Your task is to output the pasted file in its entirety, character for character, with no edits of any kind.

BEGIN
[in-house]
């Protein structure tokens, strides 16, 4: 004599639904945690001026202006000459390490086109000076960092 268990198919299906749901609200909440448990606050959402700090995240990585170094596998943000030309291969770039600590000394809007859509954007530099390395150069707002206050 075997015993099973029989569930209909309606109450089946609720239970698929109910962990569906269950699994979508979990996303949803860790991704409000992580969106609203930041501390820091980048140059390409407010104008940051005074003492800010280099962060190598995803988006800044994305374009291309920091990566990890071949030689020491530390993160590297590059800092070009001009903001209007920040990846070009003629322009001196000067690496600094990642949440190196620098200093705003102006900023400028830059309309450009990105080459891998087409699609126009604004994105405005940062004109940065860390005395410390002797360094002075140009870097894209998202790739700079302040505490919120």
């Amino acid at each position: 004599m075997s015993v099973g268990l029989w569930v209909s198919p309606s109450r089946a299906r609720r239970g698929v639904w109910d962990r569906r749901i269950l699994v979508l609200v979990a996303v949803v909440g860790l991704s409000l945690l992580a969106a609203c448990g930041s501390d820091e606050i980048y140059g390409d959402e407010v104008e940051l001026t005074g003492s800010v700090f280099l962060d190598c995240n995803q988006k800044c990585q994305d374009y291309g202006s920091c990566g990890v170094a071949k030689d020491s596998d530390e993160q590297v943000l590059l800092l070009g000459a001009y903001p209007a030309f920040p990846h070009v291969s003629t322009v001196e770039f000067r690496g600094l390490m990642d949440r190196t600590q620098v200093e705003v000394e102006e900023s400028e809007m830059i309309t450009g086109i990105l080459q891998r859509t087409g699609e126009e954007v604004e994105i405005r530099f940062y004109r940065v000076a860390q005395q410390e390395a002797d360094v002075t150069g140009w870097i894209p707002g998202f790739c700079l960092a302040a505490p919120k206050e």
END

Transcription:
[in-house]
């Protein structure tokens, strides 16, 4: 004599639904945690001026202006000459390490086109000076960092 268990198919299906749901609200909440448990606050959402700090995240990585170094596998943000030309291969770039600590000394809007859509954007530099390395150069707002206050 075997015993099973029989569930209909309606109450089946609720239970698929109910962990569906269950699994979508979990996303949803860790991704409000992580969106609203930041501390820091980048140059390409407010104008940051005074003492800010280099962060190598995803988006800044994305374009291309920091990566990890071949030689020491530390993160590297590059800092070009001009903001209007920040990846070009003629322009001196000067690496600094990642949440190196620098200093705003102006900023400028830059309309450009990105080459891998087409699609126009604004994105405005940062004109940065860390005395410390002797360094002075140009870097894209998202790739700079302040505490919120």
């Amino acid at each position: 004599m075997s015993v099973g268990l029989w569930v209909s198919p309606s109450r089946a299906r609720r239970g698929v639904w109910d962990r569906r749901i269950l699994v979508l609200v979990a996303v949803v909440g860790l991704s409000l945690l992580a969106a609203c448990g930041s501390d820091e606050i980048y140059g390409d959402e407010v104008e940051l001026t005074g003492s800010v700090f280099l962060d190598c995240n995803q988006k800044c990585q994305d374009y291309g202006s920091c990566g990890v170094a071949k030689d020491s596998d530390e993160q590297v943000l590059l800092l070009g000459a001009y903001p209007a030309f920040p990846h070009v291969s003629t322009v001196e770039f000067r690496g600094l390490m990642d949440r190196t600590q620098v200093e705003v000394e102006e900023s400028e809007m830059i309309t450009g086109i990105l080459q891998r859509t087409g699609e126009e954007v604004e994105i405005r530099f940062y004109r940065v000076a860390q005395q410390e390395a002797d360094v002075t150069g140009w870097i894209p707002g998202f790739c700079l960092a302040a505490p919120k206050e």